How in-office workers can trim their commute costs

People who drive to work day in and day out have likely grown weary of hearing about the growth (and then partial reversal) of working from home. The rising costs of their commute no doubt add insult to injury.

The share of people working from home increased dramatically in 2020 and remains higher now than before the pandemic. But the overwhelming majority of U.S. employees — 77% of them — still commute. That’s 124 million workers on the road in 2022, according to recently released American Community Survey data from the U.S. Census Bureau.

In-person workers are less likely to be high earners. Jobs in lower-earning service and manufacturing industries can’t be done remotely like those in many tech and professional fields. Lower relative wages make increased commuting costs tough to handle.

Chipping away at your commuter expenses can feel a little like doing dishes or laundry — there will always be more. But there are a few relatively low-effort ways to ensure you’re not paying more than you need to be.

Shop around for car insurance

Auto insurance rates have skyrocketed over the past few years, but only about one-fourth of Americans shop for auto insurance on a regular basis, according to a March 2023 NerdWallet survey. Reevaluate your policy from time to time: Ask your current insurer about discounts you might be missing, and compare rates between insurers to ensure you’re not overpaying. Also, right-size your coverage to fit your needs. While you don’t want too little coverage, which risks a significant loss in the event of an accident, you likely don’t need a pricey policy if your car is paid off and on its last legs.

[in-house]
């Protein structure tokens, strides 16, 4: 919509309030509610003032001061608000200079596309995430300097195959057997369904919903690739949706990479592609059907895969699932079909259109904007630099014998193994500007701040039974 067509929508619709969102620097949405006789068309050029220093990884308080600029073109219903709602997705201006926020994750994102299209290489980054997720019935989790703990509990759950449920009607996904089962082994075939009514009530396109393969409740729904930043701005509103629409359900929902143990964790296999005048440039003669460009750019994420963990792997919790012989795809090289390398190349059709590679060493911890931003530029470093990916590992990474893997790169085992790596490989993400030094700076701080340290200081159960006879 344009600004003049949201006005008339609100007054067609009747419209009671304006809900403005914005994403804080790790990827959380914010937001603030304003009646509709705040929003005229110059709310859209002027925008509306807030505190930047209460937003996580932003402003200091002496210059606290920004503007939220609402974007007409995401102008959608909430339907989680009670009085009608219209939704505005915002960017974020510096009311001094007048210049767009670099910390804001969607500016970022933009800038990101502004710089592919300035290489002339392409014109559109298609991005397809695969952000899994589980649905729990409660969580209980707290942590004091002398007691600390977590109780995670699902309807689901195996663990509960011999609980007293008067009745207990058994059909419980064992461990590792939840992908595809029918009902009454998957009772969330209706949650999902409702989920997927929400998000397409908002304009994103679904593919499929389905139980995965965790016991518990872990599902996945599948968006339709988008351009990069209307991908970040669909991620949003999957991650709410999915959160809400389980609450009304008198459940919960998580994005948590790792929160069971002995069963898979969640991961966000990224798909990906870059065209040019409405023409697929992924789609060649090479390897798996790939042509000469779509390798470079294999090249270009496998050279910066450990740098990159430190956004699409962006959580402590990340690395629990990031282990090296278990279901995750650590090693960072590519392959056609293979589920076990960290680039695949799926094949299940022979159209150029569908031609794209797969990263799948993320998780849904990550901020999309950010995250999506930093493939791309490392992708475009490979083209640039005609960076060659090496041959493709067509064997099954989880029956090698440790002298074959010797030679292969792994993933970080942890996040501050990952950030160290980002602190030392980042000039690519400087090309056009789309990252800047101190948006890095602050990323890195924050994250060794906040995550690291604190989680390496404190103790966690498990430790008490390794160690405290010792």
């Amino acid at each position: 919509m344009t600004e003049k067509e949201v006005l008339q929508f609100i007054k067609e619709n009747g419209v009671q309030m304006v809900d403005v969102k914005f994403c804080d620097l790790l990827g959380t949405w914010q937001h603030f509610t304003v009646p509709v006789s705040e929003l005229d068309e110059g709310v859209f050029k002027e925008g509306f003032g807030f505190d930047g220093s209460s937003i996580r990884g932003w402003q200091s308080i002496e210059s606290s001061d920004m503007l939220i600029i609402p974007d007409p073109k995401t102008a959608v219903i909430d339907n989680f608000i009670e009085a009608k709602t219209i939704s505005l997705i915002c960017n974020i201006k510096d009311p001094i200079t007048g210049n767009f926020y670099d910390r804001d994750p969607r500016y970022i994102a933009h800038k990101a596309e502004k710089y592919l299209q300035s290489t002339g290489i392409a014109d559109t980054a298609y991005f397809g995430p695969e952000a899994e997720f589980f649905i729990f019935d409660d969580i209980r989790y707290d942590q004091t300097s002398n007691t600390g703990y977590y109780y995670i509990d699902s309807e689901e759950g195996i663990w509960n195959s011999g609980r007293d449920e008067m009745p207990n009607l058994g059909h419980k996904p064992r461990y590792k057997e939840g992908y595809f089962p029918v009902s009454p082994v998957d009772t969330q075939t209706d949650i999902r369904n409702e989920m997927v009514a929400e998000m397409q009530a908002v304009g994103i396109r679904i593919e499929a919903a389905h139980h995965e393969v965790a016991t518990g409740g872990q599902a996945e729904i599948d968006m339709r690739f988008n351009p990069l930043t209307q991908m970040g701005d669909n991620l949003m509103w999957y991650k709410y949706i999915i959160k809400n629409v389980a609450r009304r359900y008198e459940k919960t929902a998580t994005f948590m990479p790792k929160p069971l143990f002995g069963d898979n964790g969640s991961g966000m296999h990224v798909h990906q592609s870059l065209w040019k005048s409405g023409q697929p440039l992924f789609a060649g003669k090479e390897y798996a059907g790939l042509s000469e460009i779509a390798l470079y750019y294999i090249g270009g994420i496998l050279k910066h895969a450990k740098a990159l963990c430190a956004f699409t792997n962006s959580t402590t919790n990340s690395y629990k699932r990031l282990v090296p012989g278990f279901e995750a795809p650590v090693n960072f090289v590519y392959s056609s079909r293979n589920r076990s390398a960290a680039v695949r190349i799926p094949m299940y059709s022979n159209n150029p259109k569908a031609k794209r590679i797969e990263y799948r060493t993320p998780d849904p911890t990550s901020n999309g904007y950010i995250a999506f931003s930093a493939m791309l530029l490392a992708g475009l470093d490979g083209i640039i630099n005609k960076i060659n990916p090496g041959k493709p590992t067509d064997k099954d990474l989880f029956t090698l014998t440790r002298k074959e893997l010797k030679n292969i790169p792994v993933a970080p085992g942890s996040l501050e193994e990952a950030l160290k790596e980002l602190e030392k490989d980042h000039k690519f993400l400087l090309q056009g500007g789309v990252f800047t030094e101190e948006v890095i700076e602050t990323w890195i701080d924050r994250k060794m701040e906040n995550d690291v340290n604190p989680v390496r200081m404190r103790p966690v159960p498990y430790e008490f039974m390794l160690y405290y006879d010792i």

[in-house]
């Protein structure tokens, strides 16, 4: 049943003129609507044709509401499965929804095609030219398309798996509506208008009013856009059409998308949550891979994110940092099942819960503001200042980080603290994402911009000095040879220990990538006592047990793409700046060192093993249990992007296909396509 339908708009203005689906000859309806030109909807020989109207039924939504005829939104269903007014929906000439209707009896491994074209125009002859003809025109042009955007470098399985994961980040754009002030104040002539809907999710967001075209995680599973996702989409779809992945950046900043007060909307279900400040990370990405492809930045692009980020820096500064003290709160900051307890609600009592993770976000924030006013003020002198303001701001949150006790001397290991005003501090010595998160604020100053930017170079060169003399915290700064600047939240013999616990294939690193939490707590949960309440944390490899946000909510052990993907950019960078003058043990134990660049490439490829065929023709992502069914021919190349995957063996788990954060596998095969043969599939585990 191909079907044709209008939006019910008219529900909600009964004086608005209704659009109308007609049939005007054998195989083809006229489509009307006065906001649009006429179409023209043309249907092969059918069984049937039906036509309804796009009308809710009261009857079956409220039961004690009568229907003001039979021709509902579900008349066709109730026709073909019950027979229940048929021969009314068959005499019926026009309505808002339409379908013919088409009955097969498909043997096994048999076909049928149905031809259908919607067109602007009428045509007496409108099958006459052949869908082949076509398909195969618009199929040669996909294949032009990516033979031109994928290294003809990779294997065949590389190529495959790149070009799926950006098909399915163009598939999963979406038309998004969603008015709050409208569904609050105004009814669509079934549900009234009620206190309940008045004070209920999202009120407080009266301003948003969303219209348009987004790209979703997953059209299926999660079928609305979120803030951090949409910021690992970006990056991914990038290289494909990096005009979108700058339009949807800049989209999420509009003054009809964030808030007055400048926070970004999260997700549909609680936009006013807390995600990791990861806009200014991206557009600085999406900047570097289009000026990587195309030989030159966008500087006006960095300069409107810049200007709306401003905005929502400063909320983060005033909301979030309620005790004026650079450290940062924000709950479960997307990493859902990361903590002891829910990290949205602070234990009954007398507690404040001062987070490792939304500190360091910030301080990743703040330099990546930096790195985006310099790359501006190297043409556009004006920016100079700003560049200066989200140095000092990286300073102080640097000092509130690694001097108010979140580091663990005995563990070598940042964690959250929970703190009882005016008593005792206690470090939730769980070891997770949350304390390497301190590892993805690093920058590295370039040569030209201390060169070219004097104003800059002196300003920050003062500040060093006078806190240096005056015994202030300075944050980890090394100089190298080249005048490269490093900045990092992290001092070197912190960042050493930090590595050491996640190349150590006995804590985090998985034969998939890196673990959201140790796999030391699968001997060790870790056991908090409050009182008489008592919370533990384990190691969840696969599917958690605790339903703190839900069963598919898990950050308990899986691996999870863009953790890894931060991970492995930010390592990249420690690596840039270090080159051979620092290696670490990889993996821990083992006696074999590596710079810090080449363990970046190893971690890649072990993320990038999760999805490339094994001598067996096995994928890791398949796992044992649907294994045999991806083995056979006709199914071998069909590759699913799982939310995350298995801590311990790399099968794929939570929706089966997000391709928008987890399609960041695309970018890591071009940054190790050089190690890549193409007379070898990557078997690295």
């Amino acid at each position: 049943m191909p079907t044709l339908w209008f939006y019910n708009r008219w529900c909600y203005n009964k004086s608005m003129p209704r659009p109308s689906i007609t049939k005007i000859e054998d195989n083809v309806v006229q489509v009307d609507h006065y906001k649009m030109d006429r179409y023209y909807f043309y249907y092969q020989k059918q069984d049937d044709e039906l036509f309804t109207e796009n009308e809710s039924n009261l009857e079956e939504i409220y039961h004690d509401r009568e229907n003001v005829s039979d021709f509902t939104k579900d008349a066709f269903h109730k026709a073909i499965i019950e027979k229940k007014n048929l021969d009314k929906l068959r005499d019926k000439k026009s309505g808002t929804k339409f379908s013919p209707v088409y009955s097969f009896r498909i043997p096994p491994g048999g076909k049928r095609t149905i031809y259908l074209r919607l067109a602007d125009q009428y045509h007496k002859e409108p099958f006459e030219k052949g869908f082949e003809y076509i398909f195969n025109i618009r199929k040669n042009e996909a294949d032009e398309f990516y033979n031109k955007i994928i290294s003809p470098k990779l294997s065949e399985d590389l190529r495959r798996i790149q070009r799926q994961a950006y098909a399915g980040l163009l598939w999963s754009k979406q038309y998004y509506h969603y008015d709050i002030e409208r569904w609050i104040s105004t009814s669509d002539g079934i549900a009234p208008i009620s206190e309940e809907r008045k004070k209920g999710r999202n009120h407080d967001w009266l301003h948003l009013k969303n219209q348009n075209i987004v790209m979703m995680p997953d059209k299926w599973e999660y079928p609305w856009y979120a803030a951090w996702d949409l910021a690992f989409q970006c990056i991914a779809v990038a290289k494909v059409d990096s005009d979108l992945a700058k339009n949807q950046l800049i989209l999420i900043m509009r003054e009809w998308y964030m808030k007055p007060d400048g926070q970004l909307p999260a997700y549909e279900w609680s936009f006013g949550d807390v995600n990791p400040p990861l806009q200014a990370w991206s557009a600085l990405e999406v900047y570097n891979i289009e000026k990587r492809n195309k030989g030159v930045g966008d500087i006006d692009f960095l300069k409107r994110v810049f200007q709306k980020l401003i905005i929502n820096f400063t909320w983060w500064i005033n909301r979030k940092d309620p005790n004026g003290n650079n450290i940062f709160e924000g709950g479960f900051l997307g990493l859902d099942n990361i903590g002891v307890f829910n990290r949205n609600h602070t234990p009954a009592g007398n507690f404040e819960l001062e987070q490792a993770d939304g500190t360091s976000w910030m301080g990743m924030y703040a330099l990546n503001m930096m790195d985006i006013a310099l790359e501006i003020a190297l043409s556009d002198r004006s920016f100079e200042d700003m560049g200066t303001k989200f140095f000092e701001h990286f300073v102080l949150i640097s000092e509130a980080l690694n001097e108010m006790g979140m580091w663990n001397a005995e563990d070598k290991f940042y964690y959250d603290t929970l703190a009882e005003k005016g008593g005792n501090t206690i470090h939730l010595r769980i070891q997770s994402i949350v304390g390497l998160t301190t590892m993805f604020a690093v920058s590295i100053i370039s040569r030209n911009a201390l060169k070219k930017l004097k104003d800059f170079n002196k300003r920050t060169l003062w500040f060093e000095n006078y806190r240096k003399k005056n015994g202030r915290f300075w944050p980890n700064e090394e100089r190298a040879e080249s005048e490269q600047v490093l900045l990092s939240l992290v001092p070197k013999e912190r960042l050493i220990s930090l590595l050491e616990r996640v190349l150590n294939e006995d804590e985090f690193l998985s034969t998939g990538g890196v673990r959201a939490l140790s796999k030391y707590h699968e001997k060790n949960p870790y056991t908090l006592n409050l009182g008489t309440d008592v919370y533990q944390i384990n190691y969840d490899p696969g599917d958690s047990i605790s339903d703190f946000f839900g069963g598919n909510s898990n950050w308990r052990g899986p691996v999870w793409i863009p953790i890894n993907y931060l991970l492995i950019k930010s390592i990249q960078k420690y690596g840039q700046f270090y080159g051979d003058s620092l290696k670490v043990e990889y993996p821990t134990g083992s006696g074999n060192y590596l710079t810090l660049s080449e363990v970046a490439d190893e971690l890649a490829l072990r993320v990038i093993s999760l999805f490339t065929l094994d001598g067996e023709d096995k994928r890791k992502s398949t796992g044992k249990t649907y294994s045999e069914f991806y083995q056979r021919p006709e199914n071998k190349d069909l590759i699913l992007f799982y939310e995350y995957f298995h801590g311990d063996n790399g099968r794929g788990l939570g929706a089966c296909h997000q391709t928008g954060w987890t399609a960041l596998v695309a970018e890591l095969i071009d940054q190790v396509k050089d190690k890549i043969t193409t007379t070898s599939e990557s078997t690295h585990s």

Fill up on gas discounts and rewards

Electric vehicle use is on the rise, but the overwhelming majority of drivers are fueling up at the pump. Because gas accounts for about half of vehicle ownership costs, according to NerdWallet’s analysis, consider using an app to ensure you’re frequenting the stations with the lowest prices. If you’re loyal to one gas station or grocery store/gas station combo, look into their loyalty programs. Exxon Mobil, for example, offers points for purchasing gas and in-store items, and the points can be redeemed for gas savings.

Use credit card reward categories

Rewards credit cards can provide cash back or points for your gasoline. Some offer bonus categories on a quarterly basis, where you can get as much as 5% cash back for fuel purchases. Others allow you, the cardholder, to choose the reward category so you can customize your own gas rewards card.


Splitting the costs of the drive can have a dramatic impact. If you’re unsure what to charge, divide the amount you spend on gas per workweek by the number of passengers, and add a bit. After all, gas is just one of the costs of your commute. Sharing your vehicle with a friend or coworker is a tough sell for some folks, particularly those of us who use our drive time to catch up on podcasts or singing lessons. But 9% of U.S. workers carpooled in 2022, according to census data, so perhaps it’s a matter of finding the right passenger — one who can harmonize.

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